Fire spotter saw that blaze was ‘going to kill people’

IF MARYSVILLE did not get a warning of approaching fire on Black Saturday, it was not for want of trying by fire-tower spotter Andrew Willans.
At 3.30pm, he made several calls trying to warn the town to evacuate in the face of the Murrindindi fire, he told the Bushfires Royal Commission: “This thing was enormous. I felt then that this thing was going to impact not only on myself and my tower and my home but on Marysville itself. I felt it was going places. It was going to kill people.”
The fire razed the town about 6pm and left 34 dead.
Mr Willans told the commission he was a fire observer with the Department of Sustainability and Environment. Over summer he works in the Mount Gordon fire tower, three kilometres from the town.
Just before 3pm he got his first warning of a fire that had started at the Murrindindi Mill. He spotted traces of smoke from over the top of the Black Range to his west.
Mr Willans was stunned by how quickly the plume grew. At 3.30pm he decided it was “paramount” to contact the captain of the Marysville CFA brigade.
“I felt it was necessary to get the message to them so that Marysville could be warned. Marysville was a small town, it was in a hollow, they couldn’t see this, I could. I was quite determined to let them know that this was like nothing else they had ever seen before.”
The CFA phone line was busy. He tried to get through on CFA radio but it was also jammed. He rang CFA member Pauline Harrow at home: “I told her to get to the fire station as quickly as possible to sound the alarm and to evacuate Marysville as quickly as possible.”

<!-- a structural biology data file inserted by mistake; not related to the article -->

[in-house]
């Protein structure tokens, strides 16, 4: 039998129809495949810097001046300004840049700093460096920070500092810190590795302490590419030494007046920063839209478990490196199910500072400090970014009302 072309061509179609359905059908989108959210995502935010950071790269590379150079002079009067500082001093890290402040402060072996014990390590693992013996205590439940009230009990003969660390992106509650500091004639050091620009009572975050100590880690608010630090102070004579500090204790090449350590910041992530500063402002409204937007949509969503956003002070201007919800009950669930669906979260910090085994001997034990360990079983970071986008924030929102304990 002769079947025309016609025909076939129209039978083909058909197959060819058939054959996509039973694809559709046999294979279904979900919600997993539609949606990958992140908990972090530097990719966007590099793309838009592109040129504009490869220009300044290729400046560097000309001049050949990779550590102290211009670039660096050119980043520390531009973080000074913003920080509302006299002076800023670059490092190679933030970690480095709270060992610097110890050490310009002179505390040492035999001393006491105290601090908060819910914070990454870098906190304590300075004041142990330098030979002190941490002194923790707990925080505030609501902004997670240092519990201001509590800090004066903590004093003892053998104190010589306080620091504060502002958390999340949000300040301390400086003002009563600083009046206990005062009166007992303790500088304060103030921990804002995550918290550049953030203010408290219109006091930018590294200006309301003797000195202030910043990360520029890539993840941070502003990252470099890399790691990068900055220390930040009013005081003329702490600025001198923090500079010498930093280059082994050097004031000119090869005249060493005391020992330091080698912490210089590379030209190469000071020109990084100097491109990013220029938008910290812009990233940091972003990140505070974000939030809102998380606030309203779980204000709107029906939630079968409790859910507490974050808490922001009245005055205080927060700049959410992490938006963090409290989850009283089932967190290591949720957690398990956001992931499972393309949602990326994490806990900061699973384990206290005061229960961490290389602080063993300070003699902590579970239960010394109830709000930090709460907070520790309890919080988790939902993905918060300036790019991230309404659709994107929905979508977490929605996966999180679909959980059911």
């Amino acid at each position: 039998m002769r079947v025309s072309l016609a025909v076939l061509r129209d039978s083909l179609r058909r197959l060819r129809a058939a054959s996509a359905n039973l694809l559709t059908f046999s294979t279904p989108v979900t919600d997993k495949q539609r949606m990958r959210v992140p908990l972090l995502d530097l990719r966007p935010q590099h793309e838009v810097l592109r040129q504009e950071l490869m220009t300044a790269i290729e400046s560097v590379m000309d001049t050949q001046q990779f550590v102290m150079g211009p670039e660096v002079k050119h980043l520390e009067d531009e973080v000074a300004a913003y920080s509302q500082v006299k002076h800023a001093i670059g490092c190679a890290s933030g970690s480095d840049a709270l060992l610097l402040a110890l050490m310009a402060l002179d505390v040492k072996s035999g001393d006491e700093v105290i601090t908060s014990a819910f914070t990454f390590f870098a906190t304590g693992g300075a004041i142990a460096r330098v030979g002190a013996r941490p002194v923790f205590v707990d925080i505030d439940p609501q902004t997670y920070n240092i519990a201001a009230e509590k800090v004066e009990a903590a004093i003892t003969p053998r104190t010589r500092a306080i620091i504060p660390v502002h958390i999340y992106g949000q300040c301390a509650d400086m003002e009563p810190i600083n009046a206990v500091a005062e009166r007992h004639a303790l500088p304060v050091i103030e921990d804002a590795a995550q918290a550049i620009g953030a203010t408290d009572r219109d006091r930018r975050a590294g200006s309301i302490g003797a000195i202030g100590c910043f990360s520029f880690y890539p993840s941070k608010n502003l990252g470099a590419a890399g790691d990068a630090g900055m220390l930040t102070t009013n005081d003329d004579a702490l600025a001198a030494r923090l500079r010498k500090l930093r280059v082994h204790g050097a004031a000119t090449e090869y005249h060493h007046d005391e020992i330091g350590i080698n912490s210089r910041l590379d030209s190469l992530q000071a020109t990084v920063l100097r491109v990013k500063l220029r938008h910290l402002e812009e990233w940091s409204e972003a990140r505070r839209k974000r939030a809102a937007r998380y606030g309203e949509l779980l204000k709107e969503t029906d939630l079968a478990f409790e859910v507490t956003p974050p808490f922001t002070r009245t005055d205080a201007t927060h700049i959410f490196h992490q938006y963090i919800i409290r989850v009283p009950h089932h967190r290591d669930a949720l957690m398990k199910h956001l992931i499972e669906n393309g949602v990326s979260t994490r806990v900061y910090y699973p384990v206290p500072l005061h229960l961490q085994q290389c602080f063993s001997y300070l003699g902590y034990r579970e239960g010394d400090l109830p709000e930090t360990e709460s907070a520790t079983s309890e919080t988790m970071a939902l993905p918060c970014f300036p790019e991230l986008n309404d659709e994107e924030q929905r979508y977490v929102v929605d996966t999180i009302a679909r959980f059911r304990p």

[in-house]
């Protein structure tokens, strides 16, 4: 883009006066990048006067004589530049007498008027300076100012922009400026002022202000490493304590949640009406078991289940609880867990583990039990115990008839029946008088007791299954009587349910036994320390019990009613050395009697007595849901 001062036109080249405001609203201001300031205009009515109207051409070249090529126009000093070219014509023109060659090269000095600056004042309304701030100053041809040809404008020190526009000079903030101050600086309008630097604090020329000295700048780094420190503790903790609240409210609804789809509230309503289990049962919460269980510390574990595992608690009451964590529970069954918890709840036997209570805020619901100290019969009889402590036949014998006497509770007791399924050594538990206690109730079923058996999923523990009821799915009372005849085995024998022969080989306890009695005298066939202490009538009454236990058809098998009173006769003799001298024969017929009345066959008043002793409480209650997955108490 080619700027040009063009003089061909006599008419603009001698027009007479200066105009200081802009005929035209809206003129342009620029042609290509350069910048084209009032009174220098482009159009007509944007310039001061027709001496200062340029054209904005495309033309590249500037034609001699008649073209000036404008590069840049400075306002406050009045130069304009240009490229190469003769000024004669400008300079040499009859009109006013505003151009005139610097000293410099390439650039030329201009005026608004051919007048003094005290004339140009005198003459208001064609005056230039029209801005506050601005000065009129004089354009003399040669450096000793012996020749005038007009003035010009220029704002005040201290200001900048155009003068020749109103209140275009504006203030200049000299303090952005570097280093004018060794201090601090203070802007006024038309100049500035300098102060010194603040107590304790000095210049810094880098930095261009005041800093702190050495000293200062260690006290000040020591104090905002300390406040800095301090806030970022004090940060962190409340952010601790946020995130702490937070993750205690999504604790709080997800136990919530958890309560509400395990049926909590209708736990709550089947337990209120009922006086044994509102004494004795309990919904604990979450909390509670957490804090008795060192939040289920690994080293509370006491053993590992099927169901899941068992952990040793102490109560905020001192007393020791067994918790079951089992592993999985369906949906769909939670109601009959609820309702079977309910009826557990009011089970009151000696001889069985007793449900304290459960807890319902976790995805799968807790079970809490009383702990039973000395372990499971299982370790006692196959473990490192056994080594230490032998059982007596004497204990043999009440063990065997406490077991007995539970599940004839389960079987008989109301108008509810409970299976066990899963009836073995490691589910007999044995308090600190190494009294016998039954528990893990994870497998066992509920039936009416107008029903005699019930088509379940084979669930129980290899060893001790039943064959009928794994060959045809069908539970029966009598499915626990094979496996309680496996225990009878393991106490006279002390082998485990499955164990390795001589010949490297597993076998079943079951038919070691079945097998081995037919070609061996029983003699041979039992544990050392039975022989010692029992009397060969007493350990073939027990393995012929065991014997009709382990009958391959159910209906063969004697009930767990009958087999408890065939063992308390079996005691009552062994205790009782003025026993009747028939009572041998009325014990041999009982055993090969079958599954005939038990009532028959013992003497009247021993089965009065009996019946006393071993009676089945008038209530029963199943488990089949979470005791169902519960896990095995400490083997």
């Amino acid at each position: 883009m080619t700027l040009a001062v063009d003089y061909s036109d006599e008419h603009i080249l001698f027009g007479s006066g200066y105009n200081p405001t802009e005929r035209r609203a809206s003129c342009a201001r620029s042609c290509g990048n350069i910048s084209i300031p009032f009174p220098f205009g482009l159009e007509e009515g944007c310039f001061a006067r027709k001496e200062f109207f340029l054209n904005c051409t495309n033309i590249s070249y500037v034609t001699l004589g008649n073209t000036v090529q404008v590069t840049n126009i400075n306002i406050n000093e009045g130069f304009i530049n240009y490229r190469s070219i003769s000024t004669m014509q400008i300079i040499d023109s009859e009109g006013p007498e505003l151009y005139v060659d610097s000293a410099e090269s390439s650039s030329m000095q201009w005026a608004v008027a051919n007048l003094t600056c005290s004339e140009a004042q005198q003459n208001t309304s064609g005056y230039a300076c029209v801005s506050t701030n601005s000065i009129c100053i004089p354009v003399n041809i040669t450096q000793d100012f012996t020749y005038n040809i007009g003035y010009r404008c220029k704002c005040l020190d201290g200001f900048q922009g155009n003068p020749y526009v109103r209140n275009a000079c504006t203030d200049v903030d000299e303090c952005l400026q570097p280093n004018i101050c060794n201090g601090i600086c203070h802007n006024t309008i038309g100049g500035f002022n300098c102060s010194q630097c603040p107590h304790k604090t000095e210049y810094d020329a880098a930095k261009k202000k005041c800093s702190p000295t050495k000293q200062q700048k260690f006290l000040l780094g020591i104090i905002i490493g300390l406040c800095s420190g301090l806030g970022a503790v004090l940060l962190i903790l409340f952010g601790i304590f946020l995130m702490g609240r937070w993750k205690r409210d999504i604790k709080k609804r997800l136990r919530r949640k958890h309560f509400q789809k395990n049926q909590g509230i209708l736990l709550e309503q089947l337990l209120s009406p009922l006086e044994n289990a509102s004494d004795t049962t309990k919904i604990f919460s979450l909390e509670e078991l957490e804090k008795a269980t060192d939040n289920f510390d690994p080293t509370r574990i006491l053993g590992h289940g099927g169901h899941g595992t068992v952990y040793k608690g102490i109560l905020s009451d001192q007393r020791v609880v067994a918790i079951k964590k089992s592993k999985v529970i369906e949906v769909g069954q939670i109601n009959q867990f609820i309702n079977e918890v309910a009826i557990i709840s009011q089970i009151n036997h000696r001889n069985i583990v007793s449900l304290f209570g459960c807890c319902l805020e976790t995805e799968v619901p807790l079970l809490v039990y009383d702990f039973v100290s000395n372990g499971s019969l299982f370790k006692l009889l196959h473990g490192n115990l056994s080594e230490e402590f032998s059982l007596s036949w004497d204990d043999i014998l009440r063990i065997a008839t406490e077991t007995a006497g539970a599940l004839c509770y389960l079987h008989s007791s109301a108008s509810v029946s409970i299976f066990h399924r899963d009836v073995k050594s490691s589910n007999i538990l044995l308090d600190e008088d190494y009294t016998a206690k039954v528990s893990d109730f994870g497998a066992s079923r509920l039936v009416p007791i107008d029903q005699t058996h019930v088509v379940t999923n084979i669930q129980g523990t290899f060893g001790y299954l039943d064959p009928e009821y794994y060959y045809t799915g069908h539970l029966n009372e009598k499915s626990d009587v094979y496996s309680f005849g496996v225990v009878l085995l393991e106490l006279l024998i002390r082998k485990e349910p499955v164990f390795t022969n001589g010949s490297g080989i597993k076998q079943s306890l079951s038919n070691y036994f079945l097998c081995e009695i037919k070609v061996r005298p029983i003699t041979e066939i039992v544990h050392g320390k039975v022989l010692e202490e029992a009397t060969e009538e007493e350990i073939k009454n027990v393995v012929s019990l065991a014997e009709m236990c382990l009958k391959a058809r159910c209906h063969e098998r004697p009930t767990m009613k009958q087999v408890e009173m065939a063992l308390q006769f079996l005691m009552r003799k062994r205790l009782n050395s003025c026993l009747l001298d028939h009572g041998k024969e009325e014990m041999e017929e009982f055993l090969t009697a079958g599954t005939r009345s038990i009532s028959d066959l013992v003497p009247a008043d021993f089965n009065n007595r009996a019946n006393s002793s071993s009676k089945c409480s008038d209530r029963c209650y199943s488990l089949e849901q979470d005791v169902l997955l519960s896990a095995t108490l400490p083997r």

Mrs Harrow told him there was a brigade on the way to Murrindindi: “I said this fire is too big and what we should do is sound the alarm and evacuate the town because this is huge. She said she would go straight to the station and let them know.”
Mr Willans said one spot fire began 14 kilometres ahead of the two-kilometre-wide front, “which terrified me, that this thing had dropped something that far ahead of itself”.
As the major fire came over the ridge, its force sucked the spot fires back up the hill and into the mother blaze. The cloud mass doubled in height and width in the half hour from 4pm to 4.30pm. Mr Willans said it was “full of embers, ash, burning materials – this thing was absolutely alive”.
He evacuated at 4.30pm, with instruments showing wind gusts of up to 80 km/h and a temperature of up to 44 degrees. The tower was damaged and his cabin was destroyed, he said. Marysville residents have previously given evidence that they received no warnings.
Mr Willans spent six hours fighting flames and a blizzard of embers but managed to save his Granton home.
A Marysville GP, Lachlan Fraser, yesterday said he wasted three hours trying to obtain fire information when he could have been preparing his home.
He rang the Victorian Bushfire Information Line – where he was kept waiting for 15 minutes by an operator who then had to look up where Marysville was – and was told the Murrindindi fire was about 30 kilometres away. The local radio station told him nearby Narbethong was under ember attack but a 5pm TV news service had no word of local fire, he said.
He drove to a lookout where he saw a spot fire only two kilometres from town. He dropped into the DSE office to alert them: “They didn’t seem to be in a great panic.”
First published in The Age.